Website KPIs to Track
This one should be pretty straightforward. Typically you can see how many individual visitors you get, and how long on average they're on it. You can also see where you're getting your traffic from so you know where to allocate more of your marketing budget toward. It's important to know how much traffic your website is getting because it can give you an idea of how well your website is performing on a month-to-month basis.
If your traffic is increasing, it means that you are doing something right and people are interested in what you have to offer. If your traffic is decreasing, you need to figure out the root of the problem. Start by figuring out where most of your traffic was coming from before the drop and if it's still coming from that source.
In the case that your traffic is increasing, it's a good idea to look at where people are spending the most time on your site and where your traffic is coming from. If it's from organic traffic, you may want to capitalize on that fact and focus more on your SEO efforts. If it's from social media or email, double down on those channels.
Most popular pages
Just like we mentioned above, your most popular pages are the ones people are on most frequently. It could be your homepage or a specific service that you offer. Either way, it's a good idea to take advantage of this fact and make these pages even more valuable to visitors.
Search Engine Rankings
How many visitors are you getting from search engines like Google? If you answered little to none, it may be time to look over your digital marketing strategy. It may not apply to everyone, but SEO is often the heart of omnichannel marketing for a lot of companies.
If you plan to grow your business for the long haul, then SEO is one of the best marketing channels to go through. It's going to give you lots of organic website traffic, but only if you're patient.
A campaign can take as many as 9 months to gain traction, even more than a year, but with a proper SEO strategy, you can gain organic traffic that will turn your website into a valid lead source.
Bounce rate is a metric used to track how many visitors leave a website without taking any action. This metric is used to help determine how good of a first impression your website makes. A lot of things can play into bounce rate. Just a few:
Page loading speed
A high bounce rate could indicate that a website is not providing what its visitors are looking for right away, which may require you to analyze the layout of your website and the content on your landing pages. On the other hand, a low bounce rate could suggest that a website is providing what its visitors want and are finding it engaging.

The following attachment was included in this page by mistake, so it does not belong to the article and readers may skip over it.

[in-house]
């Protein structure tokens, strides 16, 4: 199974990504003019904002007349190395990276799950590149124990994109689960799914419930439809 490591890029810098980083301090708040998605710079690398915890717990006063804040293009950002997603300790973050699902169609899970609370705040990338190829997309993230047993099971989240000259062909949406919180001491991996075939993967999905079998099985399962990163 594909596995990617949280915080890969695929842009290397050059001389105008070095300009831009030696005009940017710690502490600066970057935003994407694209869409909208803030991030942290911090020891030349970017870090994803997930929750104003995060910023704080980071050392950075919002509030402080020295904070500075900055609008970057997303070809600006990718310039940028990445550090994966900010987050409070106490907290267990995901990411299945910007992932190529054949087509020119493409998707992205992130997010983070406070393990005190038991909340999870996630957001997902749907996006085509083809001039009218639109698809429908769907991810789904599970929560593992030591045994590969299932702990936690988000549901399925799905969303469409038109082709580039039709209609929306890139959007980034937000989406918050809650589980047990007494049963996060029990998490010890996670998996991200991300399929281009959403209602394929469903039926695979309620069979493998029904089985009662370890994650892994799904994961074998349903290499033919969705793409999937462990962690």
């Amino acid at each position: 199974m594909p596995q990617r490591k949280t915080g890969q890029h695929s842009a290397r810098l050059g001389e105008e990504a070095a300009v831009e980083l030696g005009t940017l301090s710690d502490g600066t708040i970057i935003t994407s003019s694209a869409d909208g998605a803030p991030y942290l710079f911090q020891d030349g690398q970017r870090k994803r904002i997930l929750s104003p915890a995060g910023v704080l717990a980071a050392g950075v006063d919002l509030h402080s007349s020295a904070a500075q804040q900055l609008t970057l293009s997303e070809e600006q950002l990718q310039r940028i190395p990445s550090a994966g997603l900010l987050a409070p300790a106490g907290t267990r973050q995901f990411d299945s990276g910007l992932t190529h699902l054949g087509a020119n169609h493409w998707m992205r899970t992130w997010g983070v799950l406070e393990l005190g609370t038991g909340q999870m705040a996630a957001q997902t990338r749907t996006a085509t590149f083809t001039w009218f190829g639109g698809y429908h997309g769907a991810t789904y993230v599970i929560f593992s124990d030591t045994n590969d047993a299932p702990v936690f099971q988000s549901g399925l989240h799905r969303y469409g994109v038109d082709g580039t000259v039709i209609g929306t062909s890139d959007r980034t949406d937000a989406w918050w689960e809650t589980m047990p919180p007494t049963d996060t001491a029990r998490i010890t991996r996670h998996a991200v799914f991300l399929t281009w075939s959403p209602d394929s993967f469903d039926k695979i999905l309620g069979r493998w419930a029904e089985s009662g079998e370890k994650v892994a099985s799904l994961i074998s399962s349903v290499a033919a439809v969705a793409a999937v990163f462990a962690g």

Email marketing KPIs
Having an email marketing strategy is essential for businesses of all sizes. With email, you can easily reach a large audience in an efficient and cost-effective manner.
It also offers the ability to personalize messages and target specific audiences, which helps build relationships with customers. Email marketing campaigns are highly trackable, giving you valuable insight into who is opening your emails, clicking on links, and taking action. Using that information, you can keep your leads hot and ready to buy at the right time.
The percentage of email recipients who open an email message. The overall average open rate for all industries is just below 30%, believe it or not. So don't be discouraged if less than half of your recipients open your marketing email - it's normal.
Typically, an eye-catching subject line can be the difference between someone opening your email and scrolling past it. It's the first and only impression you can make in a wall of emails that your recipients undoubtedly receive almost daily.
The number of email recipients who click a link in a message divided by the number of email recipients who received the message. Like open rates, there are different CTRs for each industry, but a good average for general campaigns is just above 1%.
Great, people clicked on my campaign! Now what? That means these people have shown some type of interest in what you have to offer. It's time to double down and build a drip campaign to lead them down your sales funnel and build a new relationship.
Some companies use email marketing to introduce new products, keep subscribers up to date on the latest news, or let them know there's a new blog post up on a website. Regardless, email marketing is a great tool to generate traffic to your website.
The number of people who respond to an email message. Responses to email campaigns are more common for small businesses, especially if they're trying to grow customer relationships or start a conversation with a new subscriber.
It's not only beneficial but crucial, to interact with your customers, especially if you're a newer business trying to gain brand awareness.
If you made it this far past the seemingly neverending list, we're proud of you. And if you're a business owner, how many of these key performance indicators are you REALLY tracking? If not all of them, we suggest you start now so you know where to find new opportunities and strategize future business goals.